Many forms of psychopathology and/or psychiatric illness can occur through the pathways of altered environmental sensitivity, impulsivity, social functioning, and anxious responding. While these traits are also heritable, environmental conditions are known to play a critical role. The genetic factors that contribute to these traits may be adaptive in certain contexts, but can - under the environmental conditions commonly faced among modern humans - also be key moderators of risk for psychopathological outcomes.
This article provides an account of how AndrÈ Hellegers, founder and first Director of the Kennedy Institute of Ethics at Georgetown University, laid medicine open to bioethics. Helleger's approach to bioethics, as to morality generally and also to medicine and biomedical science, involved taking the "wider view" -- a value-filled vision that integrated and gave meaning to what otherwise was disparate, precarious, and conflicting.
This essay chronicles the development of Catholic health care in the United States during the Nineteenth and Twentieth Centuries. The author points to the religious pluralism and the respect for that pluralism as well as to the evangelical drive for conversion evident in Catholic hospitals. This essay is a phenomenological study of this commitment to pluralism and the evangelical impulse within the contexts of health care.
Identifying what the differences are or ought to be between Catholic health care organizations and their non-Catholic counterparts is the subject of great debate. The author responds to the essays in this volume by Dennis Brodeur, Clarke E. Cochran and Christopher J. Kauffman, each of which represents a different perspective in the discussion of what is unique about Catholic health care.
Catholic health care institutions in the United States and Canada face internal and external challenges to their continued existence. Confronted by these external and internal challenges, Catholic hospitals in the United States and Canada have been pressed to identify what is distinctive about the Catholic contribution to health care and to consider whether existing institutional structures and partnerships foster what is distinctive. The author looks at the essays in this volume by Dennis Brodeur, Clarke E. Cochran, and Christopher J.
Your patient is a Catholic, and you are not. How can you be sensitive to the patient's spiritual needs? How do Catholics think about health and illness? What kind of spiritual resources do they draw upon when facing a health crisis?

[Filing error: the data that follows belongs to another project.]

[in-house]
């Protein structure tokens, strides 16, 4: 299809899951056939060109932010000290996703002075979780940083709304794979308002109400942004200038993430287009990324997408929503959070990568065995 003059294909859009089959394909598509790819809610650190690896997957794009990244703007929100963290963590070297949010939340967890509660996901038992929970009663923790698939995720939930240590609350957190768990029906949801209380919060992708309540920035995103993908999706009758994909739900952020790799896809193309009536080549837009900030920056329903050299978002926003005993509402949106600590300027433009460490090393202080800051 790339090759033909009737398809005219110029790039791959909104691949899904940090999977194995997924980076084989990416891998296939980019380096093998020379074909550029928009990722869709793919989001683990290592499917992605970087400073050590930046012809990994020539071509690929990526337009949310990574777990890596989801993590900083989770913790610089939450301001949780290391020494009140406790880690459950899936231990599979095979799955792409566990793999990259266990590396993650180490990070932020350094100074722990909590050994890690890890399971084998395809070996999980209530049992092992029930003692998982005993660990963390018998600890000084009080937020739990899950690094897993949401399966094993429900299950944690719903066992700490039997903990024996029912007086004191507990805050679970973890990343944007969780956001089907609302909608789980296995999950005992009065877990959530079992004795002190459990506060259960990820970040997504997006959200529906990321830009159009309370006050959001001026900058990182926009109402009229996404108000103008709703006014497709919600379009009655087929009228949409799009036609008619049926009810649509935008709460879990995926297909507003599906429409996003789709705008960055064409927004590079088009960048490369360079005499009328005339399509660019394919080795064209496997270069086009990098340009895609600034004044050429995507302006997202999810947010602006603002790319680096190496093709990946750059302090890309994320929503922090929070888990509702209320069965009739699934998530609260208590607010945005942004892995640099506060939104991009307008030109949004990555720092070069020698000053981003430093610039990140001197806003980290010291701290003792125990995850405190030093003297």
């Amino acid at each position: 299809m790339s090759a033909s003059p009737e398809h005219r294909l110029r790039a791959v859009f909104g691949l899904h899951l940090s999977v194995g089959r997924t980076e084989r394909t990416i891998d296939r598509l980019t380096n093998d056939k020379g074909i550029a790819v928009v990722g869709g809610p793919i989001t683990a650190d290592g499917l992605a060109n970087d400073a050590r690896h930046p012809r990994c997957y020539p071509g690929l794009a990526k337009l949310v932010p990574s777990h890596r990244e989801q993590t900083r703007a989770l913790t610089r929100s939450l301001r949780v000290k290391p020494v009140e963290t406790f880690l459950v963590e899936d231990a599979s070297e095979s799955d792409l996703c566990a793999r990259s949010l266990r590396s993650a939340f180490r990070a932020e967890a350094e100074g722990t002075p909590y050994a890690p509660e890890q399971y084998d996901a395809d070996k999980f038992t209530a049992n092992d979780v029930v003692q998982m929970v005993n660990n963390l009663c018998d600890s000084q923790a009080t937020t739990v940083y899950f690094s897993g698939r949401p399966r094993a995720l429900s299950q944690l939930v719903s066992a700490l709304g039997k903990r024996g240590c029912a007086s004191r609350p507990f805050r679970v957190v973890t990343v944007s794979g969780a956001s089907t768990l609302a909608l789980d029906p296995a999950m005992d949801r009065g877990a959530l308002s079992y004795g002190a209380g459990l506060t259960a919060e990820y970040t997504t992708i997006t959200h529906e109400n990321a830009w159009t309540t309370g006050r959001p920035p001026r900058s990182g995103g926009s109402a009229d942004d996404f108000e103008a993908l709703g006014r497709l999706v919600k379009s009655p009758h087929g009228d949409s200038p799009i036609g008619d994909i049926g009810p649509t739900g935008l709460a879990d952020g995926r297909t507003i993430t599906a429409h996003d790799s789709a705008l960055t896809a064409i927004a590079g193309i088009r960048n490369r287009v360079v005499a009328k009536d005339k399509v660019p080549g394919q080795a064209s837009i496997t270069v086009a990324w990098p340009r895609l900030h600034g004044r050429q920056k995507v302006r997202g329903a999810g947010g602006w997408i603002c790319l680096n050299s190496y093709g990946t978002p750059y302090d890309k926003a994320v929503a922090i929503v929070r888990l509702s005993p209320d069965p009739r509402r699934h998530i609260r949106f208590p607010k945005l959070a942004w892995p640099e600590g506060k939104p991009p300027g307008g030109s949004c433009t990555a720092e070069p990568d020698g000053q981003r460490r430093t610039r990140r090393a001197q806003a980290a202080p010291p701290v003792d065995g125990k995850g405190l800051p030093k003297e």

The Catholic health care ministry is about mission, and the role of organizational ethical reflection is to encourage people in the ministry to think about the institutional performance and practice of medicine within a ministry of the Catholic Church. By engaging a creative process that identifies the needs of people served by Catholic health care, institutions are able to mediate the healing and redeeming power of Jesus, thereby creating virtuous organizations.
BACKGROUND: Catholic health systems represent a unique sector of nonprofit health care delivery organizations because they must be accountable to institutional pressures of the Roman Catholic Church, in addition to responsiveness to market pressures. Mission statements and values are purported to be the driving force of Catholic institutional identity. Central to the understanding of the Catholic health care delivery sector is the exploration of variation in mission and values statements across the homogeneous field of organizations.
BACKGROUND: Catholic hospitals and health systems comprise a substantial segment of nonprofit, mission-driven, health care services, with accountability to institutional pressures of the Roman Catholic Church as well as economic pressures for solvency. Values are the way in which the organization expresses its faith-based institutional identity, which may used to select services that represent those values.
British Journal of Nursing (Mark Allen Publishing)
The study unit Spirituality for Health Carers was part of the BSc(Hons) nursing/midwifery programme which aimed at providing an innovative clinical placement for students. This placement promoted the delivery of spiritual care to clients in Lourdes. This paper discusses the experiential learning of students based on Gibbs (1988) Framework of Reflection.